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Editorial

Humans, Animals, Food and Environment: One Health Approach against Global Antimicrobial Resistance

1
Department of Agricultural and Environmental Sciences, Milan State University, via G. Celoria 2, 20133 Milan, Italy
2
Department of Biomedical, Surgical and Dental Sciences, Milan State University, via Beldiletto 1/3, 20122 Milan, Italy
*
Author to whom correspondence should be addressed.
The two authors contribute to work equally.
Received: 17 June 2020 / Accepted: 18 June 2020 / Published: 19 June 2020
(This article belongs to the Special Issue Antimicrobial Plant Extracts and Phytochemicals)

Abstract

Antimicrobial resistance represents one of the most relevant threats to global public health and food security, affecting anyone, of any age, in any country and is responsible for longer hospital stays, higher medical costs and increased mortality. Resistant microorganisms are present in humans, animals, food and the environment, and, therefore, the One Health approach is very promising to counteract antimicrobial resistance, since human health and animal health are connected to each other and with the environment and the latter a potential source of resistant microorganisms. In this context, the need for novel antimicrobial drugs has stimulated the exploration of plant products as a source of novel phytotherapeutics able to reverse antimicrobial resistance when used in combination with conventional antibiotic drugs.
Keywords: antibiotics; infectious diseases; multi-drug resistance; natural products; plant extracts; phytochemicals antibiotics; infectious diseases; multi-drug resistance; natural products; plant extracts; phytochemicals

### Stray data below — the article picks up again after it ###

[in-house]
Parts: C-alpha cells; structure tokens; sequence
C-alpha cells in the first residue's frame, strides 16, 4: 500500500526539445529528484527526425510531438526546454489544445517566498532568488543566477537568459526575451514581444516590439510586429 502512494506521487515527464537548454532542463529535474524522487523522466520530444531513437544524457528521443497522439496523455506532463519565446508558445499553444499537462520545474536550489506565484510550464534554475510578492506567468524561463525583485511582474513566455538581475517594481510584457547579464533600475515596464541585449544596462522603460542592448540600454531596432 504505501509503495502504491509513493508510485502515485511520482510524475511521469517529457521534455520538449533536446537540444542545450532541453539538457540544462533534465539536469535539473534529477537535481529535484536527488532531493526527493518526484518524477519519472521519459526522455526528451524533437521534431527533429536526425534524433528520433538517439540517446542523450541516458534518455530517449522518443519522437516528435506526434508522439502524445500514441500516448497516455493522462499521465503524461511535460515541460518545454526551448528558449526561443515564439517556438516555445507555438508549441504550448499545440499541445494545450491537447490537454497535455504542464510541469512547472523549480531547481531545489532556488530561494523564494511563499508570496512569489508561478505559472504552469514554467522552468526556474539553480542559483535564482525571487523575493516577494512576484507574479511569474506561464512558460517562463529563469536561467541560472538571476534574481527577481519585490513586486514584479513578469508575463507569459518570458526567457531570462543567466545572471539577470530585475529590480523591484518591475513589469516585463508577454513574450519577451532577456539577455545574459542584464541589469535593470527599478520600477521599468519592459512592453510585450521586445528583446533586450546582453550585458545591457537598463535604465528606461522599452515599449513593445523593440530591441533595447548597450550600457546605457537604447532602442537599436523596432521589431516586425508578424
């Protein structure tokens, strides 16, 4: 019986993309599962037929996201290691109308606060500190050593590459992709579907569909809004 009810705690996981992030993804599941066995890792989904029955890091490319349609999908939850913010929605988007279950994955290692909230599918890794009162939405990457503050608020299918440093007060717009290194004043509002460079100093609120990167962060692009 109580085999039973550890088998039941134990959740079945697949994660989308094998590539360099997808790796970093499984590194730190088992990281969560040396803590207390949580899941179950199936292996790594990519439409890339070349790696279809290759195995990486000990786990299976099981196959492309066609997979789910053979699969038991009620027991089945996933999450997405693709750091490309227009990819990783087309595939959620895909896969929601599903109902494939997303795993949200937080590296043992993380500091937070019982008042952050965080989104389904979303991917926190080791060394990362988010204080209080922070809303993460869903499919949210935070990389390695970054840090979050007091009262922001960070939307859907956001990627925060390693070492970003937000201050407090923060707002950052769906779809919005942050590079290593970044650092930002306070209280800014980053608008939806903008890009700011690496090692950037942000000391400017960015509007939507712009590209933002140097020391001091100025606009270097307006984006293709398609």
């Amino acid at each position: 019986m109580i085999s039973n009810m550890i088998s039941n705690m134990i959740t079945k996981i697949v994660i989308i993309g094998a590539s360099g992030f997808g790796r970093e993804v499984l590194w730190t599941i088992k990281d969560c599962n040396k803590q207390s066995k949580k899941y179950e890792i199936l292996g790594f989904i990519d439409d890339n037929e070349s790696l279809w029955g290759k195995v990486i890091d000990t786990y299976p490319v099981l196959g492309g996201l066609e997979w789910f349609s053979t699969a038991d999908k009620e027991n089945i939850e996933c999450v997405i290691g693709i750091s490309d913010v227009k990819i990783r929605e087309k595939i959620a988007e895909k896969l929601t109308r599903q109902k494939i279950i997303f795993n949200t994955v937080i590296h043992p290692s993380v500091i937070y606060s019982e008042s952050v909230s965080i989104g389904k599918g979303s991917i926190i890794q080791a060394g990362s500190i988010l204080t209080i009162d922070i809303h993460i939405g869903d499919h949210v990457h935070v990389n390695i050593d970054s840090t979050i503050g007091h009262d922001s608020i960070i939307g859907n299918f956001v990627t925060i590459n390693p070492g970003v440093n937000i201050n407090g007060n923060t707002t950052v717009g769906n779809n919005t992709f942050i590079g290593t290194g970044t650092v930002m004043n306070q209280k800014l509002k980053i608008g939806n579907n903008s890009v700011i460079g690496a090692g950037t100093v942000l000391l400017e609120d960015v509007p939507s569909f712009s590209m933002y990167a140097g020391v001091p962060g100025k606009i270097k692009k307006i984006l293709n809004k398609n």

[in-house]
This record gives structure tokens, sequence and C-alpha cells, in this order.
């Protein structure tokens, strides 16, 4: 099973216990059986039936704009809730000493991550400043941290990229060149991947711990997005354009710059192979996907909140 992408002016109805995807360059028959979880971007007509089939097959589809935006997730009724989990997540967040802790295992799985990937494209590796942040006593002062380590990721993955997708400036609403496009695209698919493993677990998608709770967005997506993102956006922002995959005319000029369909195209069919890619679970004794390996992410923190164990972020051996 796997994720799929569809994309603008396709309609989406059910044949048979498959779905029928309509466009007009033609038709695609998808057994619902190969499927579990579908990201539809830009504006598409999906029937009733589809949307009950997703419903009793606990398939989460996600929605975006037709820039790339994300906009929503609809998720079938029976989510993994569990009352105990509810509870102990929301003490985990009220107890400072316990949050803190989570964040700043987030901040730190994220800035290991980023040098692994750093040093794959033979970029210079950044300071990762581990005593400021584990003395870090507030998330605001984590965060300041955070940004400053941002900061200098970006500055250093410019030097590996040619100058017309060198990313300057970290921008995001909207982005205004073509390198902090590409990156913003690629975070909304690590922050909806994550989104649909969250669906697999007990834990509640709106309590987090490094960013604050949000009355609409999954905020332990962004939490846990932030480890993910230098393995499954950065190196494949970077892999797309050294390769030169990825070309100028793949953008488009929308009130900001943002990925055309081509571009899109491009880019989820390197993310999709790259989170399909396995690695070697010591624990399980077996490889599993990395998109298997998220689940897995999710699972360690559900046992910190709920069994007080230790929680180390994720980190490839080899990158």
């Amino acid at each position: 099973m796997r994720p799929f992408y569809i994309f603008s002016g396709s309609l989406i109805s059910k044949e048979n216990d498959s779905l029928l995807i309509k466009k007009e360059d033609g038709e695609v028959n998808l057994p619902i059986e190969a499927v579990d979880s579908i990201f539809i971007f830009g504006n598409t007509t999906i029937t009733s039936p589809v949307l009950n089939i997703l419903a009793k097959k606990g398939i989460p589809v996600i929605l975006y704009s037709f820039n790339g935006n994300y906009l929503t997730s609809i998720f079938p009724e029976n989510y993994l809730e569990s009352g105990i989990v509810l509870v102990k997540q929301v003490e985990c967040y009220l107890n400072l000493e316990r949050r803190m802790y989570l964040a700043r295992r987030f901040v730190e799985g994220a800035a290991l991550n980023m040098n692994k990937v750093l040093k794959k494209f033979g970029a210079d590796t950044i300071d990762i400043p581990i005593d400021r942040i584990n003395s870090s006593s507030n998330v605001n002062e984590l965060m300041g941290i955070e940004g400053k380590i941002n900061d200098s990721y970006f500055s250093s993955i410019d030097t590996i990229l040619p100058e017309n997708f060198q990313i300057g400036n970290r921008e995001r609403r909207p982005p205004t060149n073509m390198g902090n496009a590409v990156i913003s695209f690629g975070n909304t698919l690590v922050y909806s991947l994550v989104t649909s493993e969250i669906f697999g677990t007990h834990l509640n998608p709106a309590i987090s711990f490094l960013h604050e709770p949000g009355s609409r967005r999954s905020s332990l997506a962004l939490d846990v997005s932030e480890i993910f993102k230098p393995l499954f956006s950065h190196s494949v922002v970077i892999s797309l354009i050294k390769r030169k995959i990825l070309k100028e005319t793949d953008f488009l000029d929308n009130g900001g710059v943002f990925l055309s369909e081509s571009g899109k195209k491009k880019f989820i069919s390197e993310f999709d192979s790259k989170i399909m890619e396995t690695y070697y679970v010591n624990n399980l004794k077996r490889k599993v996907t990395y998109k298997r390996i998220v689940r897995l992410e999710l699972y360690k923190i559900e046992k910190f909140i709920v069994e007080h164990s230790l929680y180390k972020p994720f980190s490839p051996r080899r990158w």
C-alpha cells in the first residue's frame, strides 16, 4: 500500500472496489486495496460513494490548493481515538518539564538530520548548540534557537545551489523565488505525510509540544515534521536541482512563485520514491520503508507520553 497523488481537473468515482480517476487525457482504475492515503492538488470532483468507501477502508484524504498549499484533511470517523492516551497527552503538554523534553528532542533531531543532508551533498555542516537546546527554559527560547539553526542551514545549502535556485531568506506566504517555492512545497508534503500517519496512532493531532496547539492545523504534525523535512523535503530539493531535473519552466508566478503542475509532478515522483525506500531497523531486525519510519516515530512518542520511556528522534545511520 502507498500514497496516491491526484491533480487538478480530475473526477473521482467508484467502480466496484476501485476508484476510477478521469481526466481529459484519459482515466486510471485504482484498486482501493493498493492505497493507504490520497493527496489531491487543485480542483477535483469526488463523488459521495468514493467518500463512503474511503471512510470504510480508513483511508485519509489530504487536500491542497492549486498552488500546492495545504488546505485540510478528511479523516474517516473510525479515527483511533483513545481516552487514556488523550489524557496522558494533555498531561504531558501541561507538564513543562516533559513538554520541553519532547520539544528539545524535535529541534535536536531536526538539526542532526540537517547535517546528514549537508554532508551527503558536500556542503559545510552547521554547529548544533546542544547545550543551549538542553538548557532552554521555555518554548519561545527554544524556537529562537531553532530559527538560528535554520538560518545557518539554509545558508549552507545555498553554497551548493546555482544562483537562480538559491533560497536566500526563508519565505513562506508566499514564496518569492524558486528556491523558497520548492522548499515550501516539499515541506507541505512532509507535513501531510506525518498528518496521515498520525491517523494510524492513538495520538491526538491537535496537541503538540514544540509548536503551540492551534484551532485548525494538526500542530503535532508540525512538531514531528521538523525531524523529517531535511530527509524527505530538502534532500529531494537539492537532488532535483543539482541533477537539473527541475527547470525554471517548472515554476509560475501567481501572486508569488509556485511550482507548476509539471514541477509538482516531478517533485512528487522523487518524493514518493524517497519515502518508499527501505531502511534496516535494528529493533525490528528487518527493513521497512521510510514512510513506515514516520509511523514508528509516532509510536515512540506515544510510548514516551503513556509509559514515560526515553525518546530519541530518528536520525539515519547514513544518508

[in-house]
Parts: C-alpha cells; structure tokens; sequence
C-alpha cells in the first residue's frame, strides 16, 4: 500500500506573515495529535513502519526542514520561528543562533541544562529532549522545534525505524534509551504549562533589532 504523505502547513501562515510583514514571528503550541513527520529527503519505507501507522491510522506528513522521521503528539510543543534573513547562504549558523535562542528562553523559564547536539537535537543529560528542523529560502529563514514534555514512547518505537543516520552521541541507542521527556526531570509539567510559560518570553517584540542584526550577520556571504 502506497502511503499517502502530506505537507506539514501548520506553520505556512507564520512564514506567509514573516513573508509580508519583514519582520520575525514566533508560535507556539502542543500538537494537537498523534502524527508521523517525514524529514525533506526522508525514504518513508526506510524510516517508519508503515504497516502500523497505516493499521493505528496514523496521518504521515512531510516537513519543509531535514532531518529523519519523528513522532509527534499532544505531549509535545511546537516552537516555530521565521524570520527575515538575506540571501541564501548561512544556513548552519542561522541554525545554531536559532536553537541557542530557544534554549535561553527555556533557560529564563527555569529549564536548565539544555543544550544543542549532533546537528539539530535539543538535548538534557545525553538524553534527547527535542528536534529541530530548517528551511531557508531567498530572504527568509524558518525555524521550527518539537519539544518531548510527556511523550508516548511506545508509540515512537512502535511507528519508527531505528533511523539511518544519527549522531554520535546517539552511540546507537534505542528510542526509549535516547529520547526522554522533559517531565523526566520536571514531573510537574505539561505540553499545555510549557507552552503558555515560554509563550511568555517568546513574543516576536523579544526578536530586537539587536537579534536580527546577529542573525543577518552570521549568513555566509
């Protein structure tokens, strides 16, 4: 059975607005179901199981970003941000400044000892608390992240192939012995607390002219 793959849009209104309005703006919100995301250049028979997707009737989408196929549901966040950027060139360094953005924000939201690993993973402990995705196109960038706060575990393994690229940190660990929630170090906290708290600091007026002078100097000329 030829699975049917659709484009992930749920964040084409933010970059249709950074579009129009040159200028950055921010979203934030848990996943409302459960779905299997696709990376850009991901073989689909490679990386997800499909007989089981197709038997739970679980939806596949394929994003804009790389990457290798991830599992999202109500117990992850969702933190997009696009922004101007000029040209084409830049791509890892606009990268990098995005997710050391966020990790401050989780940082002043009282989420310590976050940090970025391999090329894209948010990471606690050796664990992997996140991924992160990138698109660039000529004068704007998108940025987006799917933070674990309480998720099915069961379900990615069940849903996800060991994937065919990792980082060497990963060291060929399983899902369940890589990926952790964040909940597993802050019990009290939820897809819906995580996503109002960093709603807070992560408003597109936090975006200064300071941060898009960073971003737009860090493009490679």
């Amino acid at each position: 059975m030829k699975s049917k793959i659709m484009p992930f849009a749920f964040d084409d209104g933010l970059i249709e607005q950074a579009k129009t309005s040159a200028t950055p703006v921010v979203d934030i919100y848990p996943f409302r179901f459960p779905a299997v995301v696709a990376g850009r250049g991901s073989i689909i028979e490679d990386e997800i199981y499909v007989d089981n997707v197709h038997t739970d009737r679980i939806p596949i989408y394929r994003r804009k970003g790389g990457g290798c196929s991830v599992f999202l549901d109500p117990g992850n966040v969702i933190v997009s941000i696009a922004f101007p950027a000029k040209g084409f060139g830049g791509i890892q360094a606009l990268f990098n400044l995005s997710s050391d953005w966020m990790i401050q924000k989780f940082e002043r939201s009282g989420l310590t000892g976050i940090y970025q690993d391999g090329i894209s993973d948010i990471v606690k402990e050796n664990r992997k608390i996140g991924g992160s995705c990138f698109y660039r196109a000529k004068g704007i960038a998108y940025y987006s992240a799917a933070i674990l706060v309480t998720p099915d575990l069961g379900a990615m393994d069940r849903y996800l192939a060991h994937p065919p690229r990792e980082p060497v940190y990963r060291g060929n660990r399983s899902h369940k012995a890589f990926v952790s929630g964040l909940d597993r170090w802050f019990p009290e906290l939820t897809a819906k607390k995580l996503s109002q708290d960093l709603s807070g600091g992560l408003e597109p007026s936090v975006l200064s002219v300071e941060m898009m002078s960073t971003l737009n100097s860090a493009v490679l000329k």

The global burden of infectious diseases has been increasing in recent decades, mainly due to the phenomenon of antimicrobial resistance (Table 1), one of the most demanding global challenges from the beginning of the Antibiotic Era, product of Paul Ehrlich and Alexander Fleming. A number of factors exacerbate antimicrobial resistance, in addition to the misuse and overuse of antibiotics (the major drivers), including a lack of access to quality primary health care and poverty, as well as inadequate water, sanitation and hygiene.
Inequities in healthcare and drug access represent another relevant issue in many low- and middle-income countries that continue to be burdened with high rates of infectious diseases and low rates of antibiotic use. The main resistant bacteria that commonly cause infections in hospitals and communities are reported in Table 2 [5].
Global antibiotic consumption in humans increased by 36% between 2000 and 2010, with only five countries (Brazil, Russia, India, China and South Africa) and two antibiotic classes (cephalosporins and broad-spectrum penicillins) accounting for 76% and 55% of the increase, respectively. It is noteworthy that the consumption of two last-resort classes of antibiotics, carbapenems and polymixins, also increased by 45% and 13%, respectively [1]. If no effective action is promptly put in place, the projected global antibiotic use in 2030 is estimated to dramatically increase by up to 200% compared to that in 2015, with the consumption rate in low- and middle-income countries reaching (and in some countries surpassing) the levels of high income countries [2]. Not least, globalization facilitates the spread of antimicrobial resistance due to increased trade, travel and human and animal migrations. Indeed, most antimicrobials are consumed by animals, not by man, as is commonly believed. In the US, the livestock sector accounts for about 80% of the total annual consumption. Between 2010 and 2030, the global consumption of antimicrobials in this sector has been projected to increase by about 67% [3].